No Mike, the meaning of the words in the Constitution and Bill of Rights does not change. What happens is that people with an agenda try to warp and twist those meanings in order to show Constitutional support for their pet passion (much as you do in this article in fact). You are completely correct, however, that “gun rights have always [existed]”.
As for your claim that such rights coexist with responsibility, well of course they do! All rights must be exercised responsibly to keep from infringing other peoples’ rights. Note that I am talking about actual rights here. A true right gives you the freedom to perform (or refrain from performing) an action; it doesn’t include the requirement that someone else perform (or refrain from performing) an action, nor does it allow you to infringe upon the rights of others. You have the right to worship as you choose, but you do not have a right to be provided with a church. The right to light a fire for warmth does not include the right to burn down a hundred thousand acres of forest.
But Waldman is just starting with the egregious errors:
At 27 words long, the provision is the shortest sentence in the U.S. Constitution.
Okay, how can we take this guy seriously when he can’t even count? The very first sentence after the preamble gives the lie to this statement:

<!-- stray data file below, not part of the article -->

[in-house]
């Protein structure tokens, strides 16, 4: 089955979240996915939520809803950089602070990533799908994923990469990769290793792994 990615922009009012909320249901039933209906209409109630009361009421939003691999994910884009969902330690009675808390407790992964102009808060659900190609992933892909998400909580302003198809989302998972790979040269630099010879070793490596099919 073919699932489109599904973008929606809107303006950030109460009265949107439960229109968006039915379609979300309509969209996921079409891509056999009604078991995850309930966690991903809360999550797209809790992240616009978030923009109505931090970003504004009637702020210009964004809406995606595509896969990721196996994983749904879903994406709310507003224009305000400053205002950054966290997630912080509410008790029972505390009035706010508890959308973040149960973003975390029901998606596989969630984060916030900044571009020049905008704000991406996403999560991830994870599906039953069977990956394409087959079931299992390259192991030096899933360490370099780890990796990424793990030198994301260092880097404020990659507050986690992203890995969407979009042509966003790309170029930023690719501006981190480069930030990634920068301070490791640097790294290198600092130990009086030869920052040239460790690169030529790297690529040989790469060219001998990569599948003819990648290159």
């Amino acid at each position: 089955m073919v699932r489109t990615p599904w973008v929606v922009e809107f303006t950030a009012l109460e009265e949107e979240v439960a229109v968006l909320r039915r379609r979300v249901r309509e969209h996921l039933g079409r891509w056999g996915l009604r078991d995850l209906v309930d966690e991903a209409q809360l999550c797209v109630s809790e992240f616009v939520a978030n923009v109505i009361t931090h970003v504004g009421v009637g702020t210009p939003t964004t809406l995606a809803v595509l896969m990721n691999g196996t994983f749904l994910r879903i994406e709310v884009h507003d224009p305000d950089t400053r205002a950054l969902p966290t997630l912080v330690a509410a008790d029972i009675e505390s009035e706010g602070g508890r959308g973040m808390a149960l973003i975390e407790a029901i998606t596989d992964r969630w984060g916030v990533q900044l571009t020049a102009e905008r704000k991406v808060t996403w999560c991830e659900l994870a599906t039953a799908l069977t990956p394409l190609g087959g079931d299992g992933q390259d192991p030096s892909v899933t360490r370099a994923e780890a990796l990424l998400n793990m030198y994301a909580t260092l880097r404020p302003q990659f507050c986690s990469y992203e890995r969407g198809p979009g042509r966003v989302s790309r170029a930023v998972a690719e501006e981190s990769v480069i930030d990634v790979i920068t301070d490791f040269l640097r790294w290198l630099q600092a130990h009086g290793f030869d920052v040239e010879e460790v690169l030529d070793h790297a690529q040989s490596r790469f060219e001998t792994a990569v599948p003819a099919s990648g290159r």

All legislative Powers herein granted shall be vested in a Congress of the United States, which shall consist of a Senate and House of Representatives.
Twenty-five words. Section 2, 4th and 5th lines, 22 and 19 words respectively.
When vacancies happen in the Representation from any State, the Executive Authority thereof shall issue Writs of Election to fill such Vacancies.
The House of Representatives shall chuse their Speaker and other Officers; and shall have the sole Power of Impeachment.
How about Article II Section 1?
The executive Power shall be vested in a President of the United States of America.
Fifteen words. I could continue but I think my point is made, so let’s see what Mikey comes up with next:
What about today’s gun-rights debates? Surprisingly, there is not a single word about an individual right to a gun for self-defense in the notes from the Constitutional Convention; nor with scattered exceptions in the transcripts of the ratification debates in the states; nor on the floor of the U.S. House of Representatives …